Identity crime victims struggling with financial, emotional and physical impacts
Nearly 30 percent of people who contact the Identity Theft Resource Center (ITRC) are victims of more than one identity crime. Their latest study covers the 36 months from 2018-2020 and goes beyond the known financial implications of identity crimes and explores the emotional, physical and psychological impacts experienced by victims.
For the report, 427 identity crime victims who contacted the organization between January 2018 and December 2020 responded to questions about the impact of identity compromises.
The survey discovered that many of the respondents experienced impacts that resulted in definable emotional impacts, physical consequences and lost opportunities. For example, the report shows the highest level of victims who say they have considered suicide – 10 percent – in the 18-year history of the report.
A focus on victims of pandemic-related identity fraud
- 33 percent who did not have enough money to buy food or pay for utilities.
- 40 percent who were unable to pay their routine bills.
- 14 percent who were evicted for non-payment of rent or mortgage.
- 54 percent who said they felt violated as a result of their identity being misused.
“The 2021 Consumer Aftermath Report shows that the effects of identity theft, particularly during COVID-19, are far-reaching and accelerating,” said Eva Velasquez, president and CEO of the Identity Theft Resource Center.
“Even pre-pandemic, for roughly 30 percent of these individuals, this is the second identity crime committed against them. Generally, these victims cannot pay their rent or mortgage, put food on the table, gas in their cars or afford to pay for internet access or childcare needed to look for new employment.
In the report, you see the range of emotions – anger, frustration, fear, hopelessness – in their own words. It is crucial we share these findings so others can better understand the ramifications of identity crimes, as well as help force change to better support these victims.”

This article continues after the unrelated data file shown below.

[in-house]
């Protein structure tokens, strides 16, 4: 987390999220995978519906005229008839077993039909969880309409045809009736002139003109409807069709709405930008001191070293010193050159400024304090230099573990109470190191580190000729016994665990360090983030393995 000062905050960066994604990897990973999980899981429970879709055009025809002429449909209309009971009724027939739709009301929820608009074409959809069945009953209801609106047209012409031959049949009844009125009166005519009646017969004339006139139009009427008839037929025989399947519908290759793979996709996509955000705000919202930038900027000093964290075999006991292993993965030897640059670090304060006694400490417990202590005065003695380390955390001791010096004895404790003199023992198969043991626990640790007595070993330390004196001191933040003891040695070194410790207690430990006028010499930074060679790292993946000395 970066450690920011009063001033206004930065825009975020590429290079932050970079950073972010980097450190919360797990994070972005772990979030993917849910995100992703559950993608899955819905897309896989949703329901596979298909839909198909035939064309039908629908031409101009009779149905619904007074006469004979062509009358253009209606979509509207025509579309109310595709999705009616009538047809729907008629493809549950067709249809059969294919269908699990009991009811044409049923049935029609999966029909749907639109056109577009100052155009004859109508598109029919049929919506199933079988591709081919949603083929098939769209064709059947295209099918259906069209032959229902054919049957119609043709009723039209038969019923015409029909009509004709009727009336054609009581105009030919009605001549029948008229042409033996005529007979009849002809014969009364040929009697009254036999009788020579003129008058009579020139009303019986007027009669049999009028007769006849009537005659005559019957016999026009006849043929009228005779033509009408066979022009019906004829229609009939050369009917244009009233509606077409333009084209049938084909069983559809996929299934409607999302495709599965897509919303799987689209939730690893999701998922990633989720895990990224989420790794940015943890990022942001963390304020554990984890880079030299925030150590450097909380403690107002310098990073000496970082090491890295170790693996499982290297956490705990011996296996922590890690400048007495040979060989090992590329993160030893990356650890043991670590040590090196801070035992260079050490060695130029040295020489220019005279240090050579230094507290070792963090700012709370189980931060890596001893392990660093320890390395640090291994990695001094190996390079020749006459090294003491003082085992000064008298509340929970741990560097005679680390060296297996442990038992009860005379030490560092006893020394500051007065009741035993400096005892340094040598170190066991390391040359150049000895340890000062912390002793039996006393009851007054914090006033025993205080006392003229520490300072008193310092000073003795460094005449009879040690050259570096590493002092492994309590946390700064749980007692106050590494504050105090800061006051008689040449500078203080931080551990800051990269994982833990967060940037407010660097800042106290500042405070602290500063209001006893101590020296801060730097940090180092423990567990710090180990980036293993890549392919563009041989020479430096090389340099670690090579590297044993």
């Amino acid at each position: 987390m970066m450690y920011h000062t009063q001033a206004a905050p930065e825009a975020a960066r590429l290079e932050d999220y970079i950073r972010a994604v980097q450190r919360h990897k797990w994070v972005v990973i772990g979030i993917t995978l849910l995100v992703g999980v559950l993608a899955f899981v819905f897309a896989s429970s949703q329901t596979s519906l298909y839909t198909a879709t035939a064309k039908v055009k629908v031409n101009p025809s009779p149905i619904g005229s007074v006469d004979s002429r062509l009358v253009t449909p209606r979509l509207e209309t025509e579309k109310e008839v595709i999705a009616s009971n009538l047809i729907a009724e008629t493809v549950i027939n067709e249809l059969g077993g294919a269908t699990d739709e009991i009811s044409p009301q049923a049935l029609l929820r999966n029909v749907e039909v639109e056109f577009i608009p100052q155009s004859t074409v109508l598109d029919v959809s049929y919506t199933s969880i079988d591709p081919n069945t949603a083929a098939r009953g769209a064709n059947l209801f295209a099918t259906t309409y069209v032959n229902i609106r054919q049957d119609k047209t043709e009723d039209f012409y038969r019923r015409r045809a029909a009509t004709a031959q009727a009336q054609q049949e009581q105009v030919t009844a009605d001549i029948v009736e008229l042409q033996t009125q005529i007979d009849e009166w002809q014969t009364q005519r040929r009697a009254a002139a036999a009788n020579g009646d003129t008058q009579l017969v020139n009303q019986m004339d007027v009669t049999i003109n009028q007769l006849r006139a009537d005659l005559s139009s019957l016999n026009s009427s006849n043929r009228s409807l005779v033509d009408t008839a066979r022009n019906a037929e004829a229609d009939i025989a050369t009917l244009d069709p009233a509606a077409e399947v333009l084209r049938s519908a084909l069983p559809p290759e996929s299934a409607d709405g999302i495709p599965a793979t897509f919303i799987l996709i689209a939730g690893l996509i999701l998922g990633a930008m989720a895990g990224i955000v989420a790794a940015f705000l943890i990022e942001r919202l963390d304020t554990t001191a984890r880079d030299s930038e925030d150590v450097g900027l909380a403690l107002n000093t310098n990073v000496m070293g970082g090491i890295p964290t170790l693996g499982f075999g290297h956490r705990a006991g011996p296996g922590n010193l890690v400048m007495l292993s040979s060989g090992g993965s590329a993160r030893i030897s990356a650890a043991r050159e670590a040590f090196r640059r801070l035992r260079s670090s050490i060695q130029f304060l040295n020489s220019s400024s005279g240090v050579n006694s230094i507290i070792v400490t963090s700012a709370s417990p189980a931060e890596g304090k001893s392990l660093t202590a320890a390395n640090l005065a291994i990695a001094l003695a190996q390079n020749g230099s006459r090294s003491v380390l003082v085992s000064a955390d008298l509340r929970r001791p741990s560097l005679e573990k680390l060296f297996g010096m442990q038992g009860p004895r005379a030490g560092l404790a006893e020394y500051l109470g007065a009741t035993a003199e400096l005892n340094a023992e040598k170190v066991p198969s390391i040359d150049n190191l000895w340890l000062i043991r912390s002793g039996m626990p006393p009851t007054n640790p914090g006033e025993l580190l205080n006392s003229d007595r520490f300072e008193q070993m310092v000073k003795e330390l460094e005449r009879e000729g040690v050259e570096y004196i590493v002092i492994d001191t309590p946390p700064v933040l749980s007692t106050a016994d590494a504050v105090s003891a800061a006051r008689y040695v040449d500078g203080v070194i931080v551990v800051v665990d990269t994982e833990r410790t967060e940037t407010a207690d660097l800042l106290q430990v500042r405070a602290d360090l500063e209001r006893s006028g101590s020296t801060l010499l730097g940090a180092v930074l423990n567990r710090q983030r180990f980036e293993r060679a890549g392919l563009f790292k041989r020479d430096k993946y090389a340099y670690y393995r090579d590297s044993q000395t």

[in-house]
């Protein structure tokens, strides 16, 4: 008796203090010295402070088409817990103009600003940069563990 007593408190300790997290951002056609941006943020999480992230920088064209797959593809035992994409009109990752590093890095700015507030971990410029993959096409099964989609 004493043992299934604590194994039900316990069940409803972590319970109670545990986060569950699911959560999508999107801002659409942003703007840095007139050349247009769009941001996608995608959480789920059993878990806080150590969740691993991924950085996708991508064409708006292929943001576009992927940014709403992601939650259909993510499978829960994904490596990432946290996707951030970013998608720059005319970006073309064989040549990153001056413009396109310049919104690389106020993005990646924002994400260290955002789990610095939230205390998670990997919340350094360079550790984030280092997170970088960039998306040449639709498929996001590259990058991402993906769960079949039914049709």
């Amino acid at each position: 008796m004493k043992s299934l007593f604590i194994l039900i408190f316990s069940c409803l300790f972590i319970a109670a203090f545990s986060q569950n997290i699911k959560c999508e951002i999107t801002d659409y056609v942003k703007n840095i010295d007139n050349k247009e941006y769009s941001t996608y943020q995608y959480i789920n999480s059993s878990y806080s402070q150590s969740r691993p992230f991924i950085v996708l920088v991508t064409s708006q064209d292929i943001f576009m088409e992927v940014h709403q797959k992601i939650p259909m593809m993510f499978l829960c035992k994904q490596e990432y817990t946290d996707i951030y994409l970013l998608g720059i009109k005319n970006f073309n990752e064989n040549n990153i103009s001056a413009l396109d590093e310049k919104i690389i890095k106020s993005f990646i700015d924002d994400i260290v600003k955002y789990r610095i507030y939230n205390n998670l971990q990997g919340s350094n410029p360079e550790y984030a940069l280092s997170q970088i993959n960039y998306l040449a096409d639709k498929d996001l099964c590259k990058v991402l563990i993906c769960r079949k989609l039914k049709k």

“While we have all adjusted to masks and social distancing during the COVID-19 pandemic, for victims of identity fraud, the pandemic has created an entirely new set of risks,” said John Breyault, National Consumers League Vice President of Public Policy, Telecommunications and Fraud and an ITRC Board Member.
“It might be tempting to focus only on the considerable harm that identity fraud does to consumers. However, we shouldn’t lose sight of the costs to businesses due to lost productivity and lower morale as employees manage their recovery and to taxpayers as fraudsters raid unemployment insurance funds.”
The wider impact of identity crime
Another critical finding discovered is pre-pandemic, identity crime victims struggled with the financial, emotional and physical impacts of having their identities misused. 83 percent of victims could not rent an apartment or find housing and 67 percent incurred debt to meet financial obligations. Also, 84 percent reported being anxious or worried and 76 percent feeling violated.
“The risk of having one’s identity stolen and used to perpetuate fraud may be the least studied, most common, criminal experience that individuals can encounter,” said Brandn Green, Research Scientist at Development Services Group. “The work done by the ITRC in their report to quantify and demonstrate the experiences of victims is invaluable.”